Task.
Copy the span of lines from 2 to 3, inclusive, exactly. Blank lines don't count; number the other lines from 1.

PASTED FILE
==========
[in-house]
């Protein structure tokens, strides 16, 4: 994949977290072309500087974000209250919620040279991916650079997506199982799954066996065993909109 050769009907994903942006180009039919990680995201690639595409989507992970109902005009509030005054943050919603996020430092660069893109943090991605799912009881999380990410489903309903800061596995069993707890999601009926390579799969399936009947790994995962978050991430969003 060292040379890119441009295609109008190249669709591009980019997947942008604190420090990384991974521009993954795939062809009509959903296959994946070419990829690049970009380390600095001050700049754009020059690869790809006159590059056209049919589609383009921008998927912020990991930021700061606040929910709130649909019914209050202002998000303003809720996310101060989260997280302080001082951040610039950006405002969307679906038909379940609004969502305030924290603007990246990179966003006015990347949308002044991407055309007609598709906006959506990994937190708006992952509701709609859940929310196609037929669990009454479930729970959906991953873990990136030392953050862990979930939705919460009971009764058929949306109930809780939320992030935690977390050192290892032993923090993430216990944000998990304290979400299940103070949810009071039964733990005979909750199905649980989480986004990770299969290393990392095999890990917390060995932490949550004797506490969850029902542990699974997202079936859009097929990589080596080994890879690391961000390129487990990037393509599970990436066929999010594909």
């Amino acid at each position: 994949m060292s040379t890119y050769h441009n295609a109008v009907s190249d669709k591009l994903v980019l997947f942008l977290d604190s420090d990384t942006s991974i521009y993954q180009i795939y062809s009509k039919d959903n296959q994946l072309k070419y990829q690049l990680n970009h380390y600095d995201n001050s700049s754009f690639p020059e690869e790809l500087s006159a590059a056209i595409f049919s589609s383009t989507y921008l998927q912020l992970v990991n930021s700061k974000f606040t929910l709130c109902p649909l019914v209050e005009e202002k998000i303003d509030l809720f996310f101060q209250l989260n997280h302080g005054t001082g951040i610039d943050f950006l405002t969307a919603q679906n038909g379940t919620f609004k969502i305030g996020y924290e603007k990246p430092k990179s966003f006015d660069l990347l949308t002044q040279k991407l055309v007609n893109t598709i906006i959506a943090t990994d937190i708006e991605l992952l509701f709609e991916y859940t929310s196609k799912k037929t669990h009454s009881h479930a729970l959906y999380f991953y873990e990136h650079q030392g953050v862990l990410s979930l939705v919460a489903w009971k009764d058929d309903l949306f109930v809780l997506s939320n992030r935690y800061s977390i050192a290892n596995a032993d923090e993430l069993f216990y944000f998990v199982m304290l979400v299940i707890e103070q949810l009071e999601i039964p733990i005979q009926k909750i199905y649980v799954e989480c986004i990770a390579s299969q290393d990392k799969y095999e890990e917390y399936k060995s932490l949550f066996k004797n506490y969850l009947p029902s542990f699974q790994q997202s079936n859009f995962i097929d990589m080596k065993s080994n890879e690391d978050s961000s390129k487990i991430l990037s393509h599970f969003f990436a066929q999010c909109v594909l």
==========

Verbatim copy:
């Protein structure tokens, strides 16, 4: 994949977290072309500087974000209250919620040279991916650079997506199982799954066996065993909109 050769009907994903942006180009039919990680995201690639595409989507992970109902005009509030005054943050919603996020430092660069893109943090991605799912009881999380990410489903309903800061596995069993707890999601009926390579799969399936009947790994995962978050991430969003 060292040379890119441009295609109008190249669709591009980019997947942008604190420090990384991974521009993954795939062809009509959903296959994946070419990829690049970009380390600095001050700049754009020059690869790809006159590059056209049919589609383009921008998927912020990991930021700061606040929910709130649909019914209050202002998000303003809720996310101060989260997280302080001082951040610039950006405002969307679906038909379940609004969502305030924290603007990246990179966003006015990347949308002044991407055309007609598709906006959506990994937190708006992952509701709609859940929310196609037929669990009454479930729970959906991953873990990136030392953050862990979930939705919460009971009764058929949306109930809780939320992030935690977390050192290892032993923090993430216990944000998990304290979400299940103070949810009071039964733990005979909750199905649980989480986004990770299969290393990392095999890990917390060995932490949550004797506490969850029902542990699974997202079936859009097929990589080596080994890879690391961000390129487990990037393509599970990436066929999010594909």
């Amino acid at each position: 994949m060292s040379t890119y050769h441009n295609a109008v009907s190249d669709k591009l994903v980019l997947f942008l977290d604190s420090d990384t942006s991974i521009y993954q180009i795939y062809s009509k039919d959903n296959q994946l072309k070419y990829q690049l990680n970009h380390y600095d995201n001050s700049s754009f690639p020059e690869e790809l500087s006159a590059a056209i595409f049919s589609s383009t989507y921008l998927q912020l992970v990991n930021s700061k974000f606040t929910l709130c109902p649909l019914v209050e005009e202002k998000i303003d509030l809720f996310f101060q209250l989260n997280h302080g005054t001082g951040i610039d943050f950006l405002t969307a919603q679906n038909g379940t919620f609004k969502i305030g996020y924290e603007k990246p430092k990179s966003f006015d660069l990347l949308t002044q040279k991407l055309v007609n893109t598709i906006i959506a943090t990994d937190i708006e991605l992952l509701f709609e991916y859940t929310s196609k799912k037929t669990h009454s009881h479930a729970l959906y999380f991953y873990e990136h650079q030392g953050v862990l990410s979930l939705v919460a489903w009971k009764d058929d309903l949306f109930v809780l997506s939320n992030r935690y800061s977390i050192a290892n596995a032993d923090e993430l069993f216990y944000f998990v199982m304290l979400v299940i707890e103070q949810l009071e999601i039964p733990i005979q009926k909750i199905y649980v799954e989480c986004i990770a390579s299969q290393d990392k799969y095999e890990e917390y399936k060995s932490l949550f066996k004797n506490y969850l009947p029902s542990f699974q790994q997202s079936n859009f995962i097929d990589m080596k065993s080994n890879e690391d978050s961000s390129k487990i991430l990037s393509h599970f969003f990436a066929q999010c909109v594909l």